When Working Alone Resembles Outtakes From the Animal Kingdom | Sojourners

When Working Alone Resembles Outtakes From the Animal Kingdom

From our humor columnist.
Illustration of a grumpy old man face sticking out of a coffee mug.
Illustration by Ken Davis

CAN WE JUST say right now that Ted Cruz will never be president of the United States? Can we say it out loud? Okay, great. I just wanted to get that out of the way before we move on.

This March brought an anniversary that few of us welcomed and none will celebrate. It’s been a year of downs: shutdowns, hunker downs, spend downs, and the down comforters some of us have started wearing around the house, having given up any lingering commitment to outerwear that can’t simply be dragged off the bed in the morning. Like robed and aging monarchs of diminished means, we stalk our indoor world with a queen-sized blanket dragging behind us over floors that, if you look on the bright side, are getting a good wipe down.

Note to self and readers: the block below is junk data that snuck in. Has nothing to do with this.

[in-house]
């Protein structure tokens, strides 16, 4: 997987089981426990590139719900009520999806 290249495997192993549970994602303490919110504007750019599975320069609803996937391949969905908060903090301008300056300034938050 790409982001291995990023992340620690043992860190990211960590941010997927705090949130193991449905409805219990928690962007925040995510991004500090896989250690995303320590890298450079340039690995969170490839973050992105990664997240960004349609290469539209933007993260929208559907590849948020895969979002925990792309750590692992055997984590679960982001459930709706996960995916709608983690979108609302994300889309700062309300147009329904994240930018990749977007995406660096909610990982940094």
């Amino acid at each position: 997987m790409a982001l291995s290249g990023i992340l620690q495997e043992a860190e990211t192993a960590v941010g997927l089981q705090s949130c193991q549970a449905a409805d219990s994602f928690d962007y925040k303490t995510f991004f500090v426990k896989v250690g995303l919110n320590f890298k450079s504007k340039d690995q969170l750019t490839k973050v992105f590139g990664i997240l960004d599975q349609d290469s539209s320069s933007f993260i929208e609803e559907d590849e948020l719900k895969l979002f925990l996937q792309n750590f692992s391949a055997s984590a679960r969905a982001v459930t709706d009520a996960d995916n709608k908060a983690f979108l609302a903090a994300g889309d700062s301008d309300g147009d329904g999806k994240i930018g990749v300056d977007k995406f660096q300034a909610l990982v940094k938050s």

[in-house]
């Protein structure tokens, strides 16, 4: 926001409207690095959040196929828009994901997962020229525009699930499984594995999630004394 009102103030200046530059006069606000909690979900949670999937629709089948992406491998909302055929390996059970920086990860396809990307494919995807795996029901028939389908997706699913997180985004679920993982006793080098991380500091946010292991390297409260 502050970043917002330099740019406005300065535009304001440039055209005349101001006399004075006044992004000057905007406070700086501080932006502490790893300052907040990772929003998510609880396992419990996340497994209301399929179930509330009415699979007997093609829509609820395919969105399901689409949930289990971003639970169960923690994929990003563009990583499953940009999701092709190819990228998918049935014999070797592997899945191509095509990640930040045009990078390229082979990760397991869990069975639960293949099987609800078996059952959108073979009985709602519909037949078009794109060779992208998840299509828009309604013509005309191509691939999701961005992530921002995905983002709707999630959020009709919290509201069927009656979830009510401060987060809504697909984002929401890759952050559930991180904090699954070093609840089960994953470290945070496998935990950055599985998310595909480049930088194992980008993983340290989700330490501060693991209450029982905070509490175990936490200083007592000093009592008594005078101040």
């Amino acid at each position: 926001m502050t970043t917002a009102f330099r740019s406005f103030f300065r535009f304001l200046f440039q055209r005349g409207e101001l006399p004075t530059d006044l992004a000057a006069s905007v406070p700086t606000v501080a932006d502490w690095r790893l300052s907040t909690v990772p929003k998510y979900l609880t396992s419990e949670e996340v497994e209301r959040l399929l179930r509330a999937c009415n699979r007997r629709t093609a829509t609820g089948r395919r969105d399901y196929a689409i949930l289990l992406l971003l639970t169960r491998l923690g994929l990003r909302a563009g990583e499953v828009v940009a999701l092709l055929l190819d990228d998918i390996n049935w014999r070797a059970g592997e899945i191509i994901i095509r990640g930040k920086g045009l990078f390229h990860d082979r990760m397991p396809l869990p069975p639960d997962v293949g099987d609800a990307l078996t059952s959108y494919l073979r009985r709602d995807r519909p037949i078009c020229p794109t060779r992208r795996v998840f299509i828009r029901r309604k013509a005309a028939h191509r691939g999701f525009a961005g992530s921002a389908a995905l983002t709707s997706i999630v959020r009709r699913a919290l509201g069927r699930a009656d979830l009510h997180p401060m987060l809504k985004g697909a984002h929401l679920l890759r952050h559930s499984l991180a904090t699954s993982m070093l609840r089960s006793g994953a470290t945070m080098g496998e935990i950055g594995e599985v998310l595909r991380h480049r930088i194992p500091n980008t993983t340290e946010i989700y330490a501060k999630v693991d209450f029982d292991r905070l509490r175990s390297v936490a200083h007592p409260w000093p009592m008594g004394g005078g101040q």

My own experience has been different since I actually have to leave the house in the morning to go to work. Despite the yearlong shutdown that caused my 45 colleagues to work from home, I need the high-speed internet connection for the magazine’s large graphic files. So, for the past year I’ve been doing something of my own invention. I call it: “Working from work.”

It’s a disconcertingly quiet 9 to 5(ish), with my primary human contact being the cleaning crew that comes in every two weeks. Despite less need for them, Sojourners is committed to supporting our local vendors, including trash pickup and cleaning, but neither crew wishes to speak at length with a lonely man who rushes gleefully toward them when they arrive. And the cleaning crew has projectile Lysol to keep me at a safe distance. (“The only way to stop a bad guy with a grin is a good woman with a spray bottle.”) Sometimes the only sound I hear in the office is when I walk by our copy machine, a motion-sensitive device that bleeps awake, lights flashing and eager to make a copy. Which no one needs it to do. (Sorry, sad little robot friend. But do you have plans for lunch?)

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The April cover of Sojourners looks like a scrapbook page with photos from a same-sex marriage, a rainbow ribbon and gold leaves.
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